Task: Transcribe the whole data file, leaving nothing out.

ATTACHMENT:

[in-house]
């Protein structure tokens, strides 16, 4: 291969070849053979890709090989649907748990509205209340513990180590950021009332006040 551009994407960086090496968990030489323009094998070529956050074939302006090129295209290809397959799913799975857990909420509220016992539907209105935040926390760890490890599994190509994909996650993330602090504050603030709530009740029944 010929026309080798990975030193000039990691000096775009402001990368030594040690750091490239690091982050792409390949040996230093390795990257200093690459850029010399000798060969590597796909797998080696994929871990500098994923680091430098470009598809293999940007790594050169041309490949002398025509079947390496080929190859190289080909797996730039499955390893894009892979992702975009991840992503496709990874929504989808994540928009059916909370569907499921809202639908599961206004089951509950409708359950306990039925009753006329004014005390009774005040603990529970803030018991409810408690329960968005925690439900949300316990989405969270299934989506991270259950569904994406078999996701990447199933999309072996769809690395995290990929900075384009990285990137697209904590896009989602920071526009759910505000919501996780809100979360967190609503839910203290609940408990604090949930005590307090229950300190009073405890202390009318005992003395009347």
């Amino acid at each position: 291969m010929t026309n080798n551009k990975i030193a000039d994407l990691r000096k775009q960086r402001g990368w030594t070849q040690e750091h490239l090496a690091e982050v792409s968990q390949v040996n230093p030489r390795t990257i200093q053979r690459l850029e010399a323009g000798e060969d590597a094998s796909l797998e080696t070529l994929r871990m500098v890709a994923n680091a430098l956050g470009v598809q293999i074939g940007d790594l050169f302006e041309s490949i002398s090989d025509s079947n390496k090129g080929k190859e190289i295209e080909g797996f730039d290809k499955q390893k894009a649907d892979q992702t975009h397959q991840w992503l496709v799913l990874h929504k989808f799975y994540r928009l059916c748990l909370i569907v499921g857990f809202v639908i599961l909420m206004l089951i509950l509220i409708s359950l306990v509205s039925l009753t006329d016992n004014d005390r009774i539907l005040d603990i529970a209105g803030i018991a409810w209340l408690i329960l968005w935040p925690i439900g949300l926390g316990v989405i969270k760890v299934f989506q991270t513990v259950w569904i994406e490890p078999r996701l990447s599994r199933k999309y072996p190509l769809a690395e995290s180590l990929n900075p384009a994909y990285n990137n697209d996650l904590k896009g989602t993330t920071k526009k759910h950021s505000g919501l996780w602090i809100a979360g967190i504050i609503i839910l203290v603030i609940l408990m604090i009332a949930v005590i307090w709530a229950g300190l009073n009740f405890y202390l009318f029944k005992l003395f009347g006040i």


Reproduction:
[in-house]
């Protein structure tokens, strides 16, 4: 291969070849053979890709090989649907748990509205209340513990180590950021009332006040 551009994407960086090496968990030489323009094998070529956050074939302006090129295209290809397959799913799975857990909420509220016992539907209105935040926390760890490890599994190509994909996650993330602090504050603030709530009740029944 010929026309080798990975030193000039990691000096775009402001990368030594040690750091490239690091982050792409390949040996230093390795990257200093690459850029010399000798060969590597796909797998080696994929871990500098994923680091430098470009598809293999940007790594050169041309490949002398025509079947390496080929190859190289080909797996730039499955390893894009892979992702975009991840992503496709990874929504989808994540928009059916909370569907499921809202639908599961206004089951509950409708359950306990039925009753006329004014005390009774005040603990529970803030018991409810408690329960968005925690439900949300316990989405969270299934989506991270259950569904994406078999996701990447199933999309072996769809690395995290990929900075384009990285990137697209904590896009989602920071526009759910505000919501996780809100979360967190609503839910203290609940408990604090949930005590307090229950300190009073405890202390009318005992003395009347």
């Amino acid at each position: 291969m010929t026309n080798n551009k990975i030193a000039d994407l990691r000096k775009q960086r402001g990368w030594t070849q040690e750091h490239l090496a690091e982050v792409s968990q390949v040996n230093p030489r390795t990257i200093q053979r690459l850029e010399a323009g000798e060969d590597a094998s796909l797998e080696t070529l994929r871990m500098v890709a994923n680091a430098l956050g470009v598809q293999i074939g940007d790594l050169f302006e041309s490949i002398s090989d025509s079947n390496k090129g080929k190859e190289i295209e080909g797996f730039d290809k499955q390893k894009a649907d892979q992702t975009h397959q991840w992503l496709v799913l990874h929504k989808f799975y994540r928009l059916c748990l909370i569907v499921g857990f809202v639908i599961l909420m206004l089951i509950l509220i409708s359950l306990v509205s039925l009753t006329d016992n004014d005390r009774i539907l005040d603990i529970a209105g803030i018991a409810w209340l408690i329960l968005w935040p925690i439900g949300l926390g316990v989405i969270k760890v299934f989506q991270t513990v259950w569904i994406e490890p078999r996701l990447s599994r199933k999309y072996p190509l769809a690395e995290s180590l990929n900075p384009a994909y990285n990137n697209d996650l904590k896009g989602t993330t920071k526009k759910h950021s505000g919501l996780w602090i809100a979360g967190i504050i609503i839910l203290v603030i609940l408990m604090i009332a949930v005590i307090w709530a229950g300190l009073n009740f405890y202390l009318f029944k005992l003395f009347g006040i």